Wish I could offer you some encouragement on the Lace Cardi - but I haven't ever done an intense project like that so all I can say is hang in there - and think how good it will feel when you look back on it when it is all complete. :D

BTW -- that wasn't my list of things to do - just a generic one that you tick off what you have done on it. Good GOD bungee jumping would never ever make it on my list - no NO NO HELL NO!!! But I would parachute if someone would promise to pry my fingers off the plane and push me out....

Lene said...

Just travel few kilometers north from R and there I'm.
Northern Lights are quite frequent up here. Did you know that you are not supposed to whistle when you see them (--- according to my Mom)?
Good luck with the little wild stitches.

Angie said...

OOOHHHH home-made jam. When we first returned from N.Z I was about two and we lived in a pre-fab .But it was next to a house with a huge walled garden and we were allowed any fruit we liked. I was a toddler but I still remember getting lost in the gooseberry patch.Mum made Gosie and Blackcurrant jam .The thing I liked most was how the green gooseberries turned pinkish when made into jam. I have made jam but not for a few years .Mum's pickles were a reminder Christmas was coming with rows of red ,yellow and brown pickles in the cupboard. I keep intending to pickle onions but somehow I knit too much .Holly has taken a great interest in cokking and lugs my old "Farmhouse Cooking" around so maybe she'll make some.

Fiberjoy said...

I want to come tramp through your countryside!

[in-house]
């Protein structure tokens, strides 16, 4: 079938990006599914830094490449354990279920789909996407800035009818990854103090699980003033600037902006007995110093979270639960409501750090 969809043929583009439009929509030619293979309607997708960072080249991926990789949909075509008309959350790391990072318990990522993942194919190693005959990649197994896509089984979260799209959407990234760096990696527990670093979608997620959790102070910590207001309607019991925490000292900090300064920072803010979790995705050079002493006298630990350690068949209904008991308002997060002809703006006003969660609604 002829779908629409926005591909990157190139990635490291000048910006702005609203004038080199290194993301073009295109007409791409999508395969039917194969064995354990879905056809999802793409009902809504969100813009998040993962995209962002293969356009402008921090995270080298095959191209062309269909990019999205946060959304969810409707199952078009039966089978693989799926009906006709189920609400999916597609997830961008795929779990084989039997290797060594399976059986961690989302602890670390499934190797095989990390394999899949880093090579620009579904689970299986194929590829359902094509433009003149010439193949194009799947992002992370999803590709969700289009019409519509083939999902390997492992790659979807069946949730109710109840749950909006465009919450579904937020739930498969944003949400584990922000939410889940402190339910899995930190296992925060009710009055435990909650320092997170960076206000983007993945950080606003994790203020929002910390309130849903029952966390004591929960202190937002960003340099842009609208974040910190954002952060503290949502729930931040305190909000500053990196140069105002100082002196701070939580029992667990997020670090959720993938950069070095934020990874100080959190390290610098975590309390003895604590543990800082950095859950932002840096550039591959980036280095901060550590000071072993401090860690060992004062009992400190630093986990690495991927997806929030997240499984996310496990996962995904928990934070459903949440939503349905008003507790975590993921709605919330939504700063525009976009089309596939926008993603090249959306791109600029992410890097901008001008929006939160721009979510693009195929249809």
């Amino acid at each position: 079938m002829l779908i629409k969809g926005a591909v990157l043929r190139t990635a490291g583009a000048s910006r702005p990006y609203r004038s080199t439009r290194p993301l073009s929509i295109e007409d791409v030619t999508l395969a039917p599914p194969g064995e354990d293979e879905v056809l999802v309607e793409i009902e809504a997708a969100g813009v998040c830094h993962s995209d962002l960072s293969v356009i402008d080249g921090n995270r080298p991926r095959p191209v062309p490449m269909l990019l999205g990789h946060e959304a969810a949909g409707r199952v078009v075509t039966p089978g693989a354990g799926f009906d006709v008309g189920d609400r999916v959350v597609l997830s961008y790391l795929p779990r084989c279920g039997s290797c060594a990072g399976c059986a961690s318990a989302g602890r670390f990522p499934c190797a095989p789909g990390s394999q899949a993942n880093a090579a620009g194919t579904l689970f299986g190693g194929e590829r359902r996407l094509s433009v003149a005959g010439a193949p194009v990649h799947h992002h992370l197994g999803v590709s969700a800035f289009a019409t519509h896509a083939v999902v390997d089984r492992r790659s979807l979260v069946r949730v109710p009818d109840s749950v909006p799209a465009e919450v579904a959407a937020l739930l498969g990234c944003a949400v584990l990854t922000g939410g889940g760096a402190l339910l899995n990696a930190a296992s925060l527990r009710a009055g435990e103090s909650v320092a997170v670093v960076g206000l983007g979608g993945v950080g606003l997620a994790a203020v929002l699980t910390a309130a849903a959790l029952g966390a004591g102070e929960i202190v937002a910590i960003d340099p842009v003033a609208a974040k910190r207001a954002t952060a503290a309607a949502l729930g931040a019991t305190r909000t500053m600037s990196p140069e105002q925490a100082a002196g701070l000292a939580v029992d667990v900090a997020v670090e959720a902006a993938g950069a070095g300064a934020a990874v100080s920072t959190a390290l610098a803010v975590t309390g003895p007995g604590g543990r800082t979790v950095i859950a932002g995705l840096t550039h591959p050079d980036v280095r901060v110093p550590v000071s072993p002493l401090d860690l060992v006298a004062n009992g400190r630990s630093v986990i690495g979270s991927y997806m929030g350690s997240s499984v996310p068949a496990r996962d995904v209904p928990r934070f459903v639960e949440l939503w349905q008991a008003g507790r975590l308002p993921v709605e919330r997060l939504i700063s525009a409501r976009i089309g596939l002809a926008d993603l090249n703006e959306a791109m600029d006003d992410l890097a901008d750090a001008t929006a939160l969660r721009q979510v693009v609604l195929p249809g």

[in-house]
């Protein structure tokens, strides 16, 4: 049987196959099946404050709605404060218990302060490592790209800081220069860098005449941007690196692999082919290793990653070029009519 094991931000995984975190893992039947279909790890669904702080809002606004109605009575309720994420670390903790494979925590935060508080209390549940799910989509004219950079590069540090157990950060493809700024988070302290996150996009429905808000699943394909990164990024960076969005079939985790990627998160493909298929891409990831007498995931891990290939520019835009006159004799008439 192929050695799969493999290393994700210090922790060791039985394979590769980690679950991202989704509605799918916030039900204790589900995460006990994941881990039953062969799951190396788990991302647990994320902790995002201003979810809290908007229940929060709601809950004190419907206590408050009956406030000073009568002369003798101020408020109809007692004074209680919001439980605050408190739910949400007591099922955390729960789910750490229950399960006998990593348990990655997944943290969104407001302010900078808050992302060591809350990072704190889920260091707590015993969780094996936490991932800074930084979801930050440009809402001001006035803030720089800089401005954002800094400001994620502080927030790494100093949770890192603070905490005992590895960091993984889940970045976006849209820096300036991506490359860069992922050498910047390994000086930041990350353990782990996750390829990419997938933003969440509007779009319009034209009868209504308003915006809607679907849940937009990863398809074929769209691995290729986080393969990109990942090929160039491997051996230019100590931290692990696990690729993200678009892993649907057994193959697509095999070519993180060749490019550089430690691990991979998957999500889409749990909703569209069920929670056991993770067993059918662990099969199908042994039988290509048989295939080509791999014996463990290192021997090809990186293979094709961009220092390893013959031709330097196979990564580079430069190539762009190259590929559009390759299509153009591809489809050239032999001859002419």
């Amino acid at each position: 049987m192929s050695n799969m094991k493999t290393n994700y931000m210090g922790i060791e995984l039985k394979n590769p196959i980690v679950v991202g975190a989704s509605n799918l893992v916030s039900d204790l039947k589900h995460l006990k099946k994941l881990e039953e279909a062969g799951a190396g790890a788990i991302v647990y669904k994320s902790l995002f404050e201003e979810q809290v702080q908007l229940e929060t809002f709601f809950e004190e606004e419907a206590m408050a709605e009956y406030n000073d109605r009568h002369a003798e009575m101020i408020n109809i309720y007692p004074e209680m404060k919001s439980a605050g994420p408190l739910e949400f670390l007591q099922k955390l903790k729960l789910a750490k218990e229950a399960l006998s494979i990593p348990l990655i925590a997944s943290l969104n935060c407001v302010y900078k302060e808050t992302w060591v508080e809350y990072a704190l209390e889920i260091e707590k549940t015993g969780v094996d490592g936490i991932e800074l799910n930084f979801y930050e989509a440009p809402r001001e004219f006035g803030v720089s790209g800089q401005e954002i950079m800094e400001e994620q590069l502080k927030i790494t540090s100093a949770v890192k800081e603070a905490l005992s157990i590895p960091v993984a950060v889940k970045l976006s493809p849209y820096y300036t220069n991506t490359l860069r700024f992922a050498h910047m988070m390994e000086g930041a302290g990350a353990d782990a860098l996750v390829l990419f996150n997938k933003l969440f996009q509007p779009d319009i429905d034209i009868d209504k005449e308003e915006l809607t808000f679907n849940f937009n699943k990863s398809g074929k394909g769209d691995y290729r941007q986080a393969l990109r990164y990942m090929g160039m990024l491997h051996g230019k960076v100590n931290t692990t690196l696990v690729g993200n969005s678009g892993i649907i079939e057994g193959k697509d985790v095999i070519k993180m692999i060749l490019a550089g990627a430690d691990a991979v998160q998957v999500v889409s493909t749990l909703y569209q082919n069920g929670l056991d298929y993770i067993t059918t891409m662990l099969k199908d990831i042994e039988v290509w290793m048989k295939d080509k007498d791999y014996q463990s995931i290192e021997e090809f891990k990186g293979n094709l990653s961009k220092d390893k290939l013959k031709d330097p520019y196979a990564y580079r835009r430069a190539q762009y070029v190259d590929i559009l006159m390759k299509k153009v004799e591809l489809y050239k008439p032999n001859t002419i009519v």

The cardi is stunning! One row at a time and you're sure to wear it yet. Maybe it's a good thing the 22nd is just around the corner, your carrot in front of the cardi.

Have you tried it over your shoulders to make sure it isn't going to end up draped to the knees?

Anonymous said...

To show how inspiring you are as a writer, I'm almost motivated enough to try something really complicated too. Note I say 'almost'. I might just stick around to see how you get on, although the progress looks wonderful so far. I'm sure it will be a winner at the show (see, positive thinking). My projects seem to be reverting to simpler rather than more complex at the moment.

As a child, my dad used to point out the sky lights as aurora borealis - not sure how valid that was, but it sounded good to me.

Dez Crawford said...

I saw your comment about the Channel Islands on Yarn Harlot and looked up your blog. It's fabulous. I will be a regular visitor ... I can travel to Ireland vicariously.

I don't know much more about my Irish great-grandmother than that she came from a small village in southwest County Clare near the River Shannon, in 1888. Of course she married into Irish she found in America. I keep getting stuck trying to trace her ancestry, as her name was Mary Margaret Murphy and I keep finding as many as four or five MMMs on the same ship on the same day! :)

I hope to visit someday in person, and stand on the western shore near the mouth of the River Shannon, and hope that maybe my great-gran stood on that same spot looking wistfully out to sea.

Jo at Celtic Memory Yarns said...

Dez, hi, welcome to Ireland! I sympathise with your difficulty on tracing your ancestors - it's actually marginally more feasible at your side of the Atlantic than here, thanks to the work of the Genealogical Society who reprint so many ships' manifests, old documents, etc. I'll put some pictures of Co. Clare and Shannon on for you - I don't seem to be able to access your weblog.

Dez Crawford said...

Jo, I will look forward to those images from County Clare! And I do hope someday to visit in person.

I can't imagine why you can't link to my site, we are both on blogger. Could I have typed it wrong?